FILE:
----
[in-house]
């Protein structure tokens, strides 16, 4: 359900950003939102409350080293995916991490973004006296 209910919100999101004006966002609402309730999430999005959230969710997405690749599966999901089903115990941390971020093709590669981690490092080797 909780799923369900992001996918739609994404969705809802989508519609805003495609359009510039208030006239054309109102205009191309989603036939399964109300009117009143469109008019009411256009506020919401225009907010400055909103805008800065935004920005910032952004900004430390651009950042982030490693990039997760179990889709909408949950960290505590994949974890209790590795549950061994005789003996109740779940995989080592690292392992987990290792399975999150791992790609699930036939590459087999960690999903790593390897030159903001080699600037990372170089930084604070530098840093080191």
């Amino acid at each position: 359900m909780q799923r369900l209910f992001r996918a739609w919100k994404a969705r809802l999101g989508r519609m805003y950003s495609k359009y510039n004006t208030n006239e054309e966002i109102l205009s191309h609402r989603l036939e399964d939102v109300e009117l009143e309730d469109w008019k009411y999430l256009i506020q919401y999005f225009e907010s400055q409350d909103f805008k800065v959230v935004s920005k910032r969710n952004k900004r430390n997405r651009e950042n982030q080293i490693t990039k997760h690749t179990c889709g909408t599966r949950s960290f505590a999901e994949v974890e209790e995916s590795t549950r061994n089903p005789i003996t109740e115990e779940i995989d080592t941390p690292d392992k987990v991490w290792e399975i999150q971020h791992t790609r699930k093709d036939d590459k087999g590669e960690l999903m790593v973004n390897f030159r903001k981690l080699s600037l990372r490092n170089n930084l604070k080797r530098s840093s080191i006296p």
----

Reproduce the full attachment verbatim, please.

[in-house]
């Protein structure tokens, strides 16, 4: 359900950003939102409350080293995916991490973004006296 209910919100999101004006966002609402309730999430999005959230969710997405690749599966999901089903115990941390971020093709590669981690490092080797 909780799923369900992001996918739609994404969705809802989508519609805003495609359009510039208030006239054309109102205009191309989603036939399964109300009117009143469109008019009411256009506020919401225009907010400055909103805008800065935004920005910032952004900004430390651009950042982030490693990039997760179990889709909408949950960290505590994949974890209790590795549950061994005789003996109740779940995989080592690292392992987990290792399975999150791992790609699930036939590459087999960690999903790593390897030159903001080699600037990372170089930084604070530098840093080191």
């Amino acid at each position: 359900m909780q799923r369900l209910f992001r996918a739609w919100k994404a969705r809802l999101g989508r519609m805003y950003s495609k359009y510039n004006t208030n006239e054309e966002i109102l205009s191309h609402r989603l036939e399964d939102v109300e009117l009143e309730d469109w008019k009411y999430l256009i506020q919401y999005f225009e907010s400055q409350d909103f805008k800065v959230v935004s920005k910032r969710n952004k900004r430390n997405r651009e950042n982030q080293i490693t990039k997760h690749t179990c889709g909408t599966r949950s960290f505590a999901e994949v974890e209790e995916s590795t549950r061994n089903p005789i003996t109740e115990e779940i995989d080592t941390p690292d392992k987990v991490w290792e399975i999150q971020h791992t790609r699930k093709d036939d590459k087999g590669e960690l999903m790593v973004n390897f030159r903001k981690l080699s600037l990372r490092n170089n930084l604070k080797r530098s840093s080191i006296p």